Central America’s most captivating colonial city is flanked by volcanoes. Two are just 16km from the city: Acatenango is the tallest, with two peaks, reaching an impressive 3,976m tall. Volcán de Fuego is close by, soaring to heights of 3,763m. One can be seen from Antigua's centre: Volcán de Agua, a stratovolcano with a peak of 3,760m.
Another, Pacaya, is an active complex volcano just over an hour outside of the city. at 2,552m tall, it's the easiest of the above to climb. Don't worry, it last erupted more than 20,000 years ago. Still, you never know...
The lost city’s towering Maya temples and grand plazas loom out of a lush tropical setting, earning it the status of national park. There are thousands of structures within the 575km of rainforest encompassing the area.
The UNESCO-listed Tikal National Park was inscribed in 1979. It forms part of the Maya Biosphere Reserve, recognised by UNESCO in 1990, to help protect what is the largest tropical rainforest on the North American continent.
Its natural beauty is just one part of the park's appeal. Its historic significance is undeniable. The Maya are thought to have settled here in 900 BC, and the ruin site remains one of the largest Maya sites left in the world.
Lake Atitlán is one of the world’s most beautiful lakes, craddled in a volcanic crater in the south-west of Guatemala, high in the Sierra Madre mountains. It is fringed by three volcanoes: Volcán Atitlán, Volcán San Pedro and Volcán Tolimán, all looming large as a dramatic backdrop.
Surrounding the deep blue waters is the town of Panajachel to the north, which connects to Maya villages and the Atitlán Nature Reserve. You'll need a lot longer than a day trip to discover the depths of this lake.
This mist-wreathed highland town is famed for its colourful, nature-entwined cemeteries, and more cheerfully its bright, twice-weekly market.
It sells all sorts of quality goods: pottery, tablecloths, handmade jewellery or clothing, fruits and vegetables, along with a few surprises. Of course, the market provides ample opportunity to purchase locally made coffee, too.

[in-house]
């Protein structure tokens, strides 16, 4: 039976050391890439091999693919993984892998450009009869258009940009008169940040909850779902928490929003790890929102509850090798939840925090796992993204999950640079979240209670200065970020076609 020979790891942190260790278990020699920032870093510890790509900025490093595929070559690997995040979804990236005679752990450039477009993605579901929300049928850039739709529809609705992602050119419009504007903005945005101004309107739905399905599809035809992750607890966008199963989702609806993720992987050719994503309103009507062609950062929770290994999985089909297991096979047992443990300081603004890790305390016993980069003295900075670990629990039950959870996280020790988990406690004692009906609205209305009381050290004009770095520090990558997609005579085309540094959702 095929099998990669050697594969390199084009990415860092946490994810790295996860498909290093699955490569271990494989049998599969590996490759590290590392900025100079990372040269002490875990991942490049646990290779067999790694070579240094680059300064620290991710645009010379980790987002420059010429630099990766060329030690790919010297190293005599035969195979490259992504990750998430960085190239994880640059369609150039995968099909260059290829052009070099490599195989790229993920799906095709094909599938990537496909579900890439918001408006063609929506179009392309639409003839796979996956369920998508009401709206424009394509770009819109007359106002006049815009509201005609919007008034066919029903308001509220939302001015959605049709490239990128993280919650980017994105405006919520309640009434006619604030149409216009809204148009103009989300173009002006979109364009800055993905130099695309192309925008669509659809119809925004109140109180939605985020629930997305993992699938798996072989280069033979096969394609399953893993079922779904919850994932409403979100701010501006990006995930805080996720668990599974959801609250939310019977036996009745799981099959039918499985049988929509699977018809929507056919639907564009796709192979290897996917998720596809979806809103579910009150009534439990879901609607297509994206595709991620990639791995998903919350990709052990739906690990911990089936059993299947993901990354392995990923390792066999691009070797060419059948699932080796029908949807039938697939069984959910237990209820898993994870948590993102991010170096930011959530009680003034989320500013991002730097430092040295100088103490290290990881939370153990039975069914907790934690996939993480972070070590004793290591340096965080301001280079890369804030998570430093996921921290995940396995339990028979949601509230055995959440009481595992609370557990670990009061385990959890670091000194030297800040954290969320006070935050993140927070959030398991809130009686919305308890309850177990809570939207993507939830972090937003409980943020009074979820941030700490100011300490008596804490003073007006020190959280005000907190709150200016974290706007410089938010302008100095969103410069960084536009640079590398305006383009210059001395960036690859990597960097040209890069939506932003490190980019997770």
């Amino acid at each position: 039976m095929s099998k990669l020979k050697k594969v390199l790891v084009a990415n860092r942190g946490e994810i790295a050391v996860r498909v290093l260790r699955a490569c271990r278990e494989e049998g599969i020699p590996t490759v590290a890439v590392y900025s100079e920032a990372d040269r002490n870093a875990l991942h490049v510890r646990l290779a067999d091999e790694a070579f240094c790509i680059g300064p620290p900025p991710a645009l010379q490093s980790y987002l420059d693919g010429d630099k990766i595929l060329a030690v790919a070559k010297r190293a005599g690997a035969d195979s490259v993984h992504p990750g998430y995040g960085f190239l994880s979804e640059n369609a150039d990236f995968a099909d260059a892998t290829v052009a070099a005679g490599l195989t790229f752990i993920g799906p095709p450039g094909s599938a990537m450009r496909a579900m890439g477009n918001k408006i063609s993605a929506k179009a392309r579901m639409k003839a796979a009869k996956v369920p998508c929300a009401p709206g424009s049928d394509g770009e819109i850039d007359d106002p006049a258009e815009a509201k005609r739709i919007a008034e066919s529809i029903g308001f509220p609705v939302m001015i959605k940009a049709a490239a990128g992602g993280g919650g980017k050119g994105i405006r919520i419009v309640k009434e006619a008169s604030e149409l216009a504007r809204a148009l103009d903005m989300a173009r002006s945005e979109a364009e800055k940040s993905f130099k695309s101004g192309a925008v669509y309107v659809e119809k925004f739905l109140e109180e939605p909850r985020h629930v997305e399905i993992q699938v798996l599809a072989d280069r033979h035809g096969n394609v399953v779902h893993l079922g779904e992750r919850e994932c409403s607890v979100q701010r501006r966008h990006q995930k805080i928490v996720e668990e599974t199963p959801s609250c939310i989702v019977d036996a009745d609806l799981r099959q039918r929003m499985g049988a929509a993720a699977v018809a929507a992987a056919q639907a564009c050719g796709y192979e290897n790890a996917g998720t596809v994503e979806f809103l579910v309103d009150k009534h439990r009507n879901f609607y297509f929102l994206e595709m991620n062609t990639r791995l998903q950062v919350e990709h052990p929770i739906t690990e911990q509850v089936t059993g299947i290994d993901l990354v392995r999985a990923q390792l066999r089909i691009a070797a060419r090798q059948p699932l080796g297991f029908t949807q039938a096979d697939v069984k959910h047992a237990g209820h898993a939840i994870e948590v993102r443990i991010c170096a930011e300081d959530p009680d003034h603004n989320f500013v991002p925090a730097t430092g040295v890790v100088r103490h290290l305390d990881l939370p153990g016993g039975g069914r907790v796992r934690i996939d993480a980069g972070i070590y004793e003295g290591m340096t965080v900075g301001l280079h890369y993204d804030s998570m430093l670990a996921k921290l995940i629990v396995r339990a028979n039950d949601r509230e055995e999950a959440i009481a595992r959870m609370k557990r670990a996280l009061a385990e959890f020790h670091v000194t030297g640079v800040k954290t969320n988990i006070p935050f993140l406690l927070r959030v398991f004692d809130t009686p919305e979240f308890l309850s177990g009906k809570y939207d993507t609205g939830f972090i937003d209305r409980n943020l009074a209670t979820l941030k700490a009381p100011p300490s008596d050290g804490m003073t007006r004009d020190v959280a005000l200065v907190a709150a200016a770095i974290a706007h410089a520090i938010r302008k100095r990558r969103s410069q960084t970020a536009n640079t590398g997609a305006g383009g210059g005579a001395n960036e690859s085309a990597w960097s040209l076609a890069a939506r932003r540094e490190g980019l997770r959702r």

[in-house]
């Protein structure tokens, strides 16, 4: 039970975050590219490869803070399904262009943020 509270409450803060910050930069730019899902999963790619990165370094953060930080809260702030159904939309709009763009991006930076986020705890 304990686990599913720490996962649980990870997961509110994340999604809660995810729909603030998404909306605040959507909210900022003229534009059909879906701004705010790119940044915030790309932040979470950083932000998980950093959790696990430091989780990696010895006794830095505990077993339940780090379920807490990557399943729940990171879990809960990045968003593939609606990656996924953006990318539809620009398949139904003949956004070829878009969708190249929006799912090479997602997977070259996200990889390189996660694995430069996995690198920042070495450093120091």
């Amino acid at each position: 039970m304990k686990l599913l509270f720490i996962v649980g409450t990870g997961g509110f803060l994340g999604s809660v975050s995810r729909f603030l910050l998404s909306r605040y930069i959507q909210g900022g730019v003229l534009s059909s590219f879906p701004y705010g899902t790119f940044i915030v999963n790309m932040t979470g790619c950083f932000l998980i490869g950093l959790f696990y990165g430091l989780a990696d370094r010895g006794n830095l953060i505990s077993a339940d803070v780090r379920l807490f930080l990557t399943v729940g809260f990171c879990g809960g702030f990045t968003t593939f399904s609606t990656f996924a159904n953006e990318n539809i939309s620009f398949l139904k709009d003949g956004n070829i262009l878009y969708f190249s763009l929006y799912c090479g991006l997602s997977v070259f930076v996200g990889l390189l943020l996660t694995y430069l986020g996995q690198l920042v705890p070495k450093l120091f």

The Ixil Triangle is comprised of three highland towns offering excellent trekking and a wealth of traditional Maya culture.
Santa Maria Nebaj, San Juan Cotzal and San Gaspar Chajul make up the trio, and each has their own walking highlight. Wherever your starting point, expect jaw-dropping landscapes of mountains and fields covered in rich green trees and plantlife as you hike.
El Mirador is a jungle-shrouded ‘lost city’ (so lost, it's tricky to find photos of it) and a surreal experience for any visitor. It isn't the most accessible, but it's worth trying to make your way there purely for the views from the ruins.
You can reach El Mirador via a long hike, or, if you've got the cash to spare, take the simpler route to this important piece of Maya history via a short helicopter ride.
In eastern Guatemala, the port town of Livingston is well known for its clear waters and quiet, sandy beaches.
Take a boat ride down the Río Dulce, to the home of the Garifuna, a Caribbean people expelled from St Vincent in the 1800s, who later settled here. Enjoy views of the colourful homes perched on the waterside as you sail along.
Get your bearings in Guatemala...
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